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Vogel's 'Pie Bill' applauded by church groups

The Rev. Miroslaw Stelmaszczyk is quite sure there hasn't been a volunteer who poisoned herself taste-testing a baked good she donated for the Holy Family Church annual Lenten fish fry. That's why he feels safe selling those desserts at his East Deer parish.

So he applauds a state bill aiming to protect churches and fire halls from any state crackdown on home-baked goods they sell to raise money.

The so-called "Pie Bill" awaits Gov. Ed Rendell's signature. Authored by state Sen. Elder Vogel Jr. last year, it will keep state Agriculture Department inspectors from penalizing nonprofit groups that sell home-baked food at fundraisers.

Vogel took action after inspectors during Lent told St. Cecilia Catholic Church in Rochester, which is in his district, it Is against the law to sell pies, cookies and cakes baked at home.

It's Vogel's first bill.

"We did well with it," said Vogel, a first-term Republican representing portions of Allegheny, Beaver and Lawrence counties.

The governor's office is reviewing the bill, Rendell spokesman Gary Tuma said.

"I can tell you the governor supports the bill in concept," he said.

When inspectors told St. Cecilia about a little-known law prohibiting the sale of home-baked products, many nonprofits that rely on homemade goods to raise money were caught by surprise, said the Rev. Michael Greb, pastor at St. Cecilia.

Greb said St. Cecilia's fish fry sales were off last year, and though the parish sold a few pies during Lent this year, it wasn't many.

"People were kind of concerned with breaking the law," he said.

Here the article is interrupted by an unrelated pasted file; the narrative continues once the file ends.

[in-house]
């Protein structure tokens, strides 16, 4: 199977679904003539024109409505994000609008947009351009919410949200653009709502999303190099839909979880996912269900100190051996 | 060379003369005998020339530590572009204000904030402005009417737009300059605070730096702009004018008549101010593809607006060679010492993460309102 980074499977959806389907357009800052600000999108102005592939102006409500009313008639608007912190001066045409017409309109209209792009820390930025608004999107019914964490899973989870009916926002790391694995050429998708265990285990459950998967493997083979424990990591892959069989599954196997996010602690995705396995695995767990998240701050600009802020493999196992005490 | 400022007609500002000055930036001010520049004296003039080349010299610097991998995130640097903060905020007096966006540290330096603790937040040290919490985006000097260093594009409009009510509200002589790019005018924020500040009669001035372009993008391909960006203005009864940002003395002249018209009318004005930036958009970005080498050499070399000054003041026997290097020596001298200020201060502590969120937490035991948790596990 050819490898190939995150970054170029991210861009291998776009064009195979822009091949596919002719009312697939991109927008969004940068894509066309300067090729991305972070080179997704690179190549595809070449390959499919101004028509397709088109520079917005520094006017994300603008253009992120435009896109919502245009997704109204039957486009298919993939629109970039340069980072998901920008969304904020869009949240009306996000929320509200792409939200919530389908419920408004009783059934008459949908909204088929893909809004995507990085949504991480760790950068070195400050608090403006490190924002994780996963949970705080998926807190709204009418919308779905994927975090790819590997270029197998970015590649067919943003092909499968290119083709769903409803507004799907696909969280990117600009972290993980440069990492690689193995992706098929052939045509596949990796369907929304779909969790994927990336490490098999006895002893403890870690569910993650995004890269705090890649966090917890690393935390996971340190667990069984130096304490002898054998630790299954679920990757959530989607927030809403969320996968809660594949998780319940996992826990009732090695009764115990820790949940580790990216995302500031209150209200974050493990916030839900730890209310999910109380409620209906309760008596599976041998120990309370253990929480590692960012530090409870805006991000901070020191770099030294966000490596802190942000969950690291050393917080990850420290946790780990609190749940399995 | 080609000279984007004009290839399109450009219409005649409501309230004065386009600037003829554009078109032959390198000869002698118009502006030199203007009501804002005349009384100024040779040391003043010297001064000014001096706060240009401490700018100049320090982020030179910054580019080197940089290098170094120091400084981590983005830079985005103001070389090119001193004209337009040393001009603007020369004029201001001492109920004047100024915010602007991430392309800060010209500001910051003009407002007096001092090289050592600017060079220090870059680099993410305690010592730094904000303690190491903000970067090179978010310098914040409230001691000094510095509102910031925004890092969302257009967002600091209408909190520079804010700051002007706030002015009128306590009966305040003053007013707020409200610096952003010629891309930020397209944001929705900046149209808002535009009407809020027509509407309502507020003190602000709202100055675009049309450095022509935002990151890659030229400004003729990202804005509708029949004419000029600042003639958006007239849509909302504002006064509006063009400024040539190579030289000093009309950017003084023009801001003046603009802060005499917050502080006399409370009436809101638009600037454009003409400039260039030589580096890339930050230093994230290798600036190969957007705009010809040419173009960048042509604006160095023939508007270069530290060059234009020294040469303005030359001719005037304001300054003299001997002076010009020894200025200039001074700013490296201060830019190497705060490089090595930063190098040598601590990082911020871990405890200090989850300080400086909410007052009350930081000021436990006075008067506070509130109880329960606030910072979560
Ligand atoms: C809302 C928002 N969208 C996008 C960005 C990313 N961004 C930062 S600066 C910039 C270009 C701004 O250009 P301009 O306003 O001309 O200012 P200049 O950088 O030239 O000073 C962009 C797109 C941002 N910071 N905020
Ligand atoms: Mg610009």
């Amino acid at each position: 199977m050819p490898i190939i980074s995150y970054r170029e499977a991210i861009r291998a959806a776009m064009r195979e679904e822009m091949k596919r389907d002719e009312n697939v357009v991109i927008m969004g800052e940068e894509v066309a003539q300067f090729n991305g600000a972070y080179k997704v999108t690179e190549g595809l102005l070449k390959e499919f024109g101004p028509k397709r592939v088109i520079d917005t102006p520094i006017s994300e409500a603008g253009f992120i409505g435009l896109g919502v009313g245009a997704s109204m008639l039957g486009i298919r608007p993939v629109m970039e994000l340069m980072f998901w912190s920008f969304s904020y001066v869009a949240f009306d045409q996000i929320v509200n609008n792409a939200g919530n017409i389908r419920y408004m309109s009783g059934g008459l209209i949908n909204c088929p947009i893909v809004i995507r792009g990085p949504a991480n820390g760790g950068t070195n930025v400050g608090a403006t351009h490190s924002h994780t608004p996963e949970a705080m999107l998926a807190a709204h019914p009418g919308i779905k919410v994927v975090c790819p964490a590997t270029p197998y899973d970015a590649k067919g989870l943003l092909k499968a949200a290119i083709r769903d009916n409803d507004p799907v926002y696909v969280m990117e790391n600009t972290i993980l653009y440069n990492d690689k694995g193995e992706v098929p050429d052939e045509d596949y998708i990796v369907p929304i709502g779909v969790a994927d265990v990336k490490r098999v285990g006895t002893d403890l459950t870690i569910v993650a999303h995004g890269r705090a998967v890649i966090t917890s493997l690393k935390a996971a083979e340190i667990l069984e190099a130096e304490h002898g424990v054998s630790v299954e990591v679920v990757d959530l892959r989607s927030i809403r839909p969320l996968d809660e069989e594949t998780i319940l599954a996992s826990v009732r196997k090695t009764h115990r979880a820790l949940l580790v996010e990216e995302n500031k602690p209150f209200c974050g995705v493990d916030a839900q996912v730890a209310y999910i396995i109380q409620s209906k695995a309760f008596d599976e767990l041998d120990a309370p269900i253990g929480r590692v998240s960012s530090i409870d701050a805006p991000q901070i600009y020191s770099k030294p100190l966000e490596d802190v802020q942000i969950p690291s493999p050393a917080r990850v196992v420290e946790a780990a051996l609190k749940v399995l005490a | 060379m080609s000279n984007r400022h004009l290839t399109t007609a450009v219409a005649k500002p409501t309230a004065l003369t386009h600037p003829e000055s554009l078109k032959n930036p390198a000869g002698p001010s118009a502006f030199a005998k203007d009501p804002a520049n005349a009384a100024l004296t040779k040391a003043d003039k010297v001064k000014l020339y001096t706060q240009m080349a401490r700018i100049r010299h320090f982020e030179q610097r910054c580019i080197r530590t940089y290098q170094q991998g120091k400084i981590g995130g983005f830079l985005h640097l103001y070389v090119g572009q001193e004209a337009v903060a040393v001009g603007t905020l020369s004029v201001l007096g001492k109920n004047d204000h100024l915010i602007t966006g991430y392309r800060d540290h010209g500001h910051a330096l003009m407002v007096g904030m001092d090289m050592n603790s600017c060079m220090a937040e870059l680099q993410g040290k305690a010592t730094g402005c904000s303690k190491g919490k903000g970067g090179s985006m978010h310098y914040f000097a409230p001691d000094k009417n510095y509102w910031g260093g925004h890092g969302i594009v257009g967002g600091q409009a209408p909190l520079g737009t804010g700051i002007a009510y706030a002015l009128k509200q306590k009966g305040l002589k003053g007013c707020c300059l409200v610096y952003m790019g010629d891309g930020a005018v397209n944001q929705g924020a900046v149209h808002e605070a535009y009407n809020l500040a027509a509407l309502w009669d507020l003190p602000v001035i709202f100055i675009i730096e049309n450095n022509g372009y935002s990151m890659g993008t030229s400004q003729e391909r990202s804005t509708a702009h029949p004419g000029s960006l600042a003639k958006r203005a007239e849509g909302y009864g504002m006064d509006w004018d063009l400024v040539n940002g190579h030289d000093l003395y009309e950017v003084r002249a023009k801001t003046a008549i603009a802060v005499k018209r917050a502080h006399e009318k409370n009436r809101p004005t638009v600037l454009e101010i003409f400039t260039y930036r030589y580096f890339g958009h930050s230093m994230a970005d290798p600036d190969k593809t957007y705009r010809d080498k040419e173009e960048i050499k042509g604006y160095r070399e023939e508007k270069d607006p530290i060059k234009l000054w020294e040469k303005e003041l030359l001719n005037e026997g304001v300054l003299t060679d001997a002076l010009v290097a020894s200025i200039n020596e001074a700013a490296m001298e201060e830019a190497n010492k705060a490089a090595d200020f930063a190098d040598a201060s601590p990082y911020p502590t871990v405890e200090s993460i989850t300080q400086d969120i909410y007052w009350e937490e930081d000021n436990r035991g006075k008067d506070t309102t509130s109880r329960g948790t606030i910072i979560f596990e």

In the Alle-Kiski Valley, fish fry and community event organizers didn't report lower sales but said news of the crackdown at St. Cecilia had them concerned about being the state's next target.

"Last year was the first time that I heard the subject come up," said Mary Calvanese, a volunteer who helps organize the fish fry at Mount St. Peter Roman Catholic Church in New Kensington. "I'm happy they resolved this."

Virginia Mrvan, another Mount St. Peter volunteer, said she has "complete confidence" the desserts her church sells meet restaurant standards, if not exceed them.

"I trust everything that comes into the bake sale," she said.

The Agriculture Department inspects churches with commercial kitchens each year. Those that hold no more than three events or celebrations in a calendar year can obtain temporary licenses, valid for 14 consecutive days.

"Food prepared in a private home can only be used if that facility is licensed/registered and inspected by the department," state regulations said.

The department adopted retail food rules in 2003 to keep pace with changing food science.

It maintains that one-third of food-borne illnesses come from private fundraisers.

"It's one of those things that probably should never have happened, but now that it did ... we're all pretty happy about it," Greb said.

Vogel said although food safety is important, he believes Pennsylvania could make better use of its resources than to pursue volunteers and groups working to improve communities.

Monsignor Michael Begolly, pastor at Mount St. Peter, agreed.

"It's sad we live in a society where you have to make a law that says it's OK to do this," he said.

Craig Smith is a staff writer for the Pittsburgh Tribune-Review.

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